The previous name, “Auschwitz Concentration Camp,” has been changed to “'Auschwitz-Birkenau. The Nazi German Concentration and Extermination Camp (1940-1945).”
The new name, proposed jointly by Poland and Israel, was approved unanimously. Tomasz Merta, Undersecretary of State in the Ministry of Culture and National Heritage and General Monuments Preservation Officer, took part in the session, as did Auschwitz-Birkenau State Museum Director Piotr M. A. Cywiński.
The History of the Nomenclature of the Grounds of the Former Nazi German Concentration Camp, Auschwitz
The camp as a Museum and Memorial
By an act of the Polish sejm on July 2, 1947, “the grounds of the former Nazi concentration camp in Oświęcim together with all the buildings and equipment located there shall be preserved for all time as a Monument to the Martyrdom of the Polish Nation and other Nations.” On the strength of the same act, this Monument bore the name “Oświęcim-Brzezinka State Museum’ from 1947 to 1999.
On May 7, 1999, an Act on the preservation of the grounds of former Nazi death camps changed the existing name to “Auschwitz-Birkenau State Museum in Oświęcim.” This name remains in use today.
Auschwitz on the UNESCO World Heritage List
The former Nazi German Auschwitz camp was entered on the UNESCO World Heritage List during a World Heritage Committee session in Egypt from October 22-26, 1979. While approving the entry, the committee also indicated that no further objects of this type would be added to the list in the future. The original entry, in force from 1979 to 2007, was “Auschwitz Concentration Camp.”
During its 31st session, in New Zealand on June 27, the UNESCO World Heritage Committee approved a change in the entry for the remains of the Auschwitz concentration camp. The previous name was changed to “'Auschwitz-Birkenau. The Nazi German Concentration and Extermination Camp (1940-1945).”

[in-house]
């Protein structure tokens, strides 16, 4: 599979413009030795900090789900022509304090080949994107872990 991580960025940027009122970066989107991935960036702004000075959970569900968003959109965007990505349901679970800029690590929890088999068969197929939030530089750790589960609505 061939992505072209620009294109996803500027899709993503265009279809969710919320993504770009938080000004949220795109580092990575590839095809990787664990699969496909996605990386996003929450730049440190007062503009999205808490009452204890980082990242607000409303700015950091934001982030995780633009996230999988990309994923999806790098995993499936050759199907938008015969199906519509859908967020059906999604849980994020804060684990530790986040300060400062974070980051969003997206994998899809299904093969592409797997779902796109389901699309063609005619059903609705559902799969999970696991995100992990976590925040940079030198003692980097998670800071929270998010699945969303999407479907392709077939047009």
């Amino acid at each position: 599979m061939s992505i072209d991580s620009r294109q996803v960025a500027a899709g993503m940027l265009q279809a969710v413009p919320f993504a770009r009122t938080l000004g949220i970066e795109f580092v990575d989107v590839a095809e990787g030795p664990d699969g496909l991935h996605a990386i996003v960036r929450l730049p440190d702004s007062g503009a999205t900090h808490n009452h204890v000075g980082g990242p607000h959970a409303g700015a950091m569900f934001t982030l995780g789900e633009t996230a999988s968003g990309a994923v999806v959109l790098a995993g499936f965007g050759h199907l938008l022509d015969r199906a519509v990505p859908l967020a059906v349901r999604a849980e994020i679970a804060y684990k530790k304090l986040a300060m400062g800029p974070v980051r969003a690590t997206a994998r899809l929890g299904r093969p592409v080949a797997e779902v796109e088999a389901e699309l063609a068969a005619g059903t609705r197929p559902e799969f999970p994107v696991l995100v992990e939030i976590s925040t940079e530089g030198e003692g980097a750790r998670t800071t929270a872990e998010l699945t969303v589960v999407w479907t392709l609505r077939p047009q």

UNESCO Confirms Change of Name for Auschwitz-Birkenau Camp
Warszawa, June 27, 2007 (PAP) – The UNESCO World Heritage Committee, meeting in New Zealand, decided on Wednesday to change the name of the former Auschwitz-Birkenau concentration camp. Following a proposal by the Polish government, the official name of the camp as of Wednesday will be “'Auschwitz-Birkenau. The Nazi German Concentration and Extermination Camp (1940-1945),” Ministry of Culture and National Heritage spokesman Jan Kasprzyk told PAP.
Auschwitz-Birkenau, the Nazi German concentration and extermination camp, was the largest camp that the Germans established during the Second World War. It is the only death camp on the UNESCO World Heritage List.
The Polish government’s proposal for the change in the name of the Auschwitz-Birkenau concentration camp, announced by the Ministry of Culture and National Heritage, was a reaction to the increasingly frequent appearance in foreign media of falsehoods suggesting or even referring to the former Nazi camps as “Polish extermination camps.”
The new name approved by UNESCO on Wednesday “is intended to convey the historical truth about the real nature of the camp, and precisely associates this place with the Nazi regime in Germany.”
The new name is also intended to fill an educational role for the younger generation, especially abroad. The UNESCO decision was preceded by broad consultations and a diplomatic campaign by the Polish government. (PAP)